TOKYO -- Two regional banks in southwest Japan likely will push back their planned merger indefinitely, as they have failed to clear the concerns raised by the country's antitrust authorities.
The duo said in February 2016 that they plan to merge in April this year. In January, they were forced to push the target date back until October. They decided last month that an additional few months would be necessary to negotiate the deal with stakeholders.
The banks are abandoning a clear timetable because they now realize a long period of coordination with the Japan Fair Trade Commission would be necessary to get the green light for their merger.
Fukuoka Financial owns Shinwa Bank in Nagasaki Prefecture, where Eighteenth Bank is the top player. When combined, their share in the prefecture's loan market would total around 70% -- unprecedented for regional bank consolidations. Hence, the commission is concerned that the planned merger could hamper competition in interests and fees, leaving customers with fewer choices.
Before delving into the main screening process, the regulator had requested details about the banks' merger plans, but it has yet to hear from them. If the banks force the deal through, the commission would have to decide whether to issue an order to block it -- a measure never taken in post-war Japan for business reorganization efforts.
The pair maintains that third-party supervision would prevent inconveniences to customers.
Other regional banks across Japan may face similar hurdles. Amid the Bank of Japan's negative interest rate policy, many regional lenders are losing money in core operations. In light of the harsh business environment, Fukuoka Financial and Eighteenth Bank see it crucial for them to consolidate overlapping branches through a merger. The duo, as well as other regional banks, seek to raise efficiency via consolidation in order to continue supplying risk money to smaller localities in northeast Japan, Shikoku and elsewhere.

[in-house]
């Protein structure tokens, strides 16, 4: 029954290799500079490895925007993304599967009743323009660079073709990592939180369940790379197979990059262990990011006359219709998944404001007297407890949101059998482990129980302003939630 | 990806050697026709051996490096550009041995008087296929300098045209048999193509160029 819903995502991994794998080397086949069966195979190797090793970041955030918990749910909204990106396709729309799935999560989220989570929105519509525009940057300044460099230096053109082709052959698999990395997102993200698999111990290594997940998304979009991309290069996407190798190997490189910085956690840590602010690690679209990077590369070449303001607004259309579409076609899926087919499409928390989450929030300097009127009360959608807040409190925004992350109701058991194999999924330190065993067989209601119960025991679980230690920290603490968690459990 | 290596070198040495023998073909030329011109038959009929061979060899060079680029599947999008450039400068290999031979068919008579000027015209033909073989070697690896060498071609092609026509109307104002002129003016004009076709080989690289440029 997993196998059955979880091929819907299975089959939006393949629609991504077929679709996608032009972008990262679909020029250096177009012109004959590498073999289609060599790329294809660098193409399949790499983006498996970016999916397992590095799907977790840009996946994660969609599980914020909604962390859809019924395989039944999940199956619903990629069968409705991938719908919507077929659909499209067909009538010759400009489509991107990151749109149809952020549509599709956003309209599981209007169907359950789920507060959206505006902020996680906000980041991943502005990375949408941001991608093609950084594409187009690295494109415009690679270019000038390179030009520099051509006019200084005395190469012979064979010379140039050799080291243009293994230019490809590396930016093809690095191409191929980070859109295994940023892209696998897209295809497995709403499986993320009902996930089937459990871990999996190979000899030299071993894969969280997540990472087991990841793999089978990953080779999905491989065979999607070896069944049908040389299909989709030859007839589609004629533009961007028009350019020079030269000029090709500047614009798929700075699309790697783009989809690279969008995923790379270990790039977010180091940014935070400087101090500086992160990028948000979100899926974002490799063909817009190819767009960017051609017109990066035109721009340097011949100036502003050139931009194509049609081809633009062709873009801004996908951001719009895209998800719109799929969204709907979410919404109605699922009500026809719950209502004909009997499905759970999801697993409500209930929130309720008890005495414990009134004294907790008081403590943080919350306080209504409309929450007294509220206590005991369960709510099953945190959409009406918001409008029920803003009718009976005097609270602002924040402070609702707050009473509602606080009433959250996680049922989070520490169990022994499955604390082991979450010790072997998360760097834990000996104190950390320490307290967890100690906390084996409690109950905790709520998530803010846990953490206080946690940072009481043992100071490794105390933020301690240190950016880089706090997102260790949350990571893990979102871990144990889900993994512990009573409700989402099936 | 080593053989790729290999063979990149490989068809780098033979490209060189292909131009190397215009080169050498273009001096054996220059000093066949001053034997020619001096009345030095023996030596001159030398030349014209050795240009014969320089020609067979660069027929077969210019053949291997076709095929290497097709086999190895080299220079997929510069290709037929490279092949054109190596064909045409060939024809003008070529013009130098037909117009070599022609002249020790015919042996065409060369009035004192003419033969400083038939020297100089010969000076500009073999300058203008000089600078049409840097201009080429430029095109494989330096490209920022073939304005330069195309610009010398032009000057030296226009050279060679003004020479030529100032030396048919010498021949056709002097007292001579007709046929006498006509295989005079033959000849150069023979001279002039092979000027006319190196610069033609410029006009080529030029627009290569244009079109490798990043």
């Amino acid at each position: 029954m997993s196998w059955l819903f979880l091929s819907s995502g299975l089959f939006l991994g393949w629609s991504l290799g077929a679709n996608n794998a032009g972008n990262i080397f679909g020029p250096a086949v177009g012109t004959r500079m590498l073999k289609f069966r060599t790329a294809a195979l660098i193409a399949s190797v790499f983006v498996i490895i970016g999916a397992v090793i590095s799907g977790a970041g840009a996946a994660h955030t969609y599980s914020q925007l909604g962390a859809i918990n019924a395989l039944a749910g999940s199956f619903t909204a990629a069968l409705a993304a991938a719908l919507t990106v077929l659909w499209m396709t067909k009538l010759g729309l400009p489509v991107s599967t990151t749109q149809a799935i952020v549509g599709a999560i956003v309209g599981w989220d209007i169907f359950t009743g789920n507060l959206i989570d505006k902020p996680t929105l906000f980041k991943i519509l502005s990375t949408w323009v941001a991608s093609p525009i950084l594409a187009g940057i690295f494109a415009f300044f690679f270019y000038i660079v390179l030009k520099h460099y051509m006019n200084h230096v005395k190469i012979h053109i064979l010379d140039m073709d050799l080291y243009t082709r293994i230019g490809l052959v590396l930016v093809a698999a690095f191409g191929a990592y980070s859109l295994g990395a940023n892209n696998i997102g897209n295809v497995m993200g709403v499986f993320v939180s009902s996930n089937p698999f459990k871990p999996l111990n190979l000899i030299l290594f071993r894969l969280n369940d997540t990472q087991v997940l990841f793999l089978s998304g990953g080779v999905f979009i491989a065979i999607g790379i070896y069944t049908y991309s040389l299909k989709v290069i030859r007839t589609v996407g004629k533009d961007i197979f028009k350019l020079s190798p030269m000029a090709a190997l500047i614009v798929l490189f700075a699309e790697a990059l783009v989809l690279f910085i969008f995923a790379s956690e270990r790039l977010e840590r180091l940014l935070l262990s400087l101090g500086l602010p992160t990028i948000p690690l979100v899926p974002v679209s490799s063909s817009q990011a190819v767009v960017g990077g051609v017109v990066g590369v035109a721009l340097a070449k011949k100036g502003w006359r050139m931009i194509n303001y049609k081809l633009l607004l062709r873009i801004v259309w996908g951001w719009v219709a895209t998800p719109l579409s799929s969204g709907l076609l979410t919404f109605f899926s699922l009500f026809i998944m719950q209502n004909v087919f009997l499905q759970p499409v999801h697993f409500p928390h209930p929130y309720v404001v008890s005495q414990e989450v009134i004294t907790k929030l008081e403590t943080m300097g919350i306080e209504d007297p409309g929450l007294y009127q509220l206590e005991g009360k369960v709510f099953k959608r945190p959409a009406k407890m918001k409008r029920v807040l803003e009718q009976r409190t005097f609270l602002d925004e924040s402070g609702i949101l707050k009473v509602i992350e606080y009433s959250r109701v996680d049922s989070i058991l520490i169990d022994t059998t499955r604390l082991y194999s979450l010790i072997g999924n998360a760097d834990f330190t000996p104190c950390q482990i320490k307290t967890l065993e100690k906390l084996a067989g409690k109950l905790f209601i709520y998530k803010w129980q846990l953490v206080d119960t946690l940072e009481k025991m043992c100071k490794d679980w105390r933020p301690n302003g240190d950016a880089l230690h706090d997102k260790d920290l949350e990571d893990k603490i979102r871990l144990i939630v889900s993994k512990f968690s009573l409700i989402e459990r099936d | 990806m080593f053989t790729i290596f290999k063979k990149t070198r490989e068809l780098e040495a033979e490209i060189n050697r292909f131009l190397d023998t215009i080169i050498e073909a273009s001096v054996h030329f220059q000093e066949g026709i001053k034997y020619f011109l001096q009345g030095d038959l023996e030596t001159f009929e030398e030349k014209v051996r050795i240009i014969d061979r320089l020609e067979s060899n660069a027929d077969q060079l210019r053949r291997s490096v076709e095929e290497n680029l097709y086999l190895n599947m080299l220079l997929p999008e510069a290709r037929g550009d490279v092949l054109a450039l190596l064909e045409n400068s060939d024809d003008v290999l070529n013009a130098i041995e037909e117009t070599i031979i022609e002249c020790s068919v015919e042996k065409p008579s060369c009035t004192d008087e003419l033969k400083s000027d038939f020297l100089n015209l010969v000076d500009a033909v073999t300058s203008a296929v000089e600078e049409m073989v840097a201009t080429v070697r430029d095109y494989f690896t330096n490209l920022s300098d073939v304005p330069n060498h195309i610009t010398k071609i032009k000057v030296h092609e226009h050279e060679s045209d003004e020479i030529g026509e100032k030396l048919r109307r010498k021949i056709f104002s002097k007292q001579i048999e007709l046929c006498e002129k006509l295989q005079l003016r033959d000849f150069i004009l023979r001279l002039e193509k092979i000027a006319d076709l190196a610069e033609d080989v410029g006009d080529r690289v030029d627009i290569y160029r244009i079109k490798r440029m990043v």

The merger between Fukuoka Financial and Eighteenth Bank was seen as a model case of local-economy revitalization. So all eyes are on how the banks deal with various antitrust concerns.
To allay those issues, the two banks may unload some loan claims to others, in order to lower their market share. But appeasing regulators will be a tall order. While the commission appears to consider sale of hundreds of billions of yen in loan claims as necessary, the banks see tens of billions of yen as the maximum they could sell with support from local customers.
The duo essentially has three options: come up with a proposal that clears the commission's demands, force the deal through and hope for a favorable judgment through the legal system, or abandon the merger entirely.
If the deal goes through, the combined entity will be the No. 1 regional bank in Japan, with total assets of more than 20 trillion yen ($179 billion).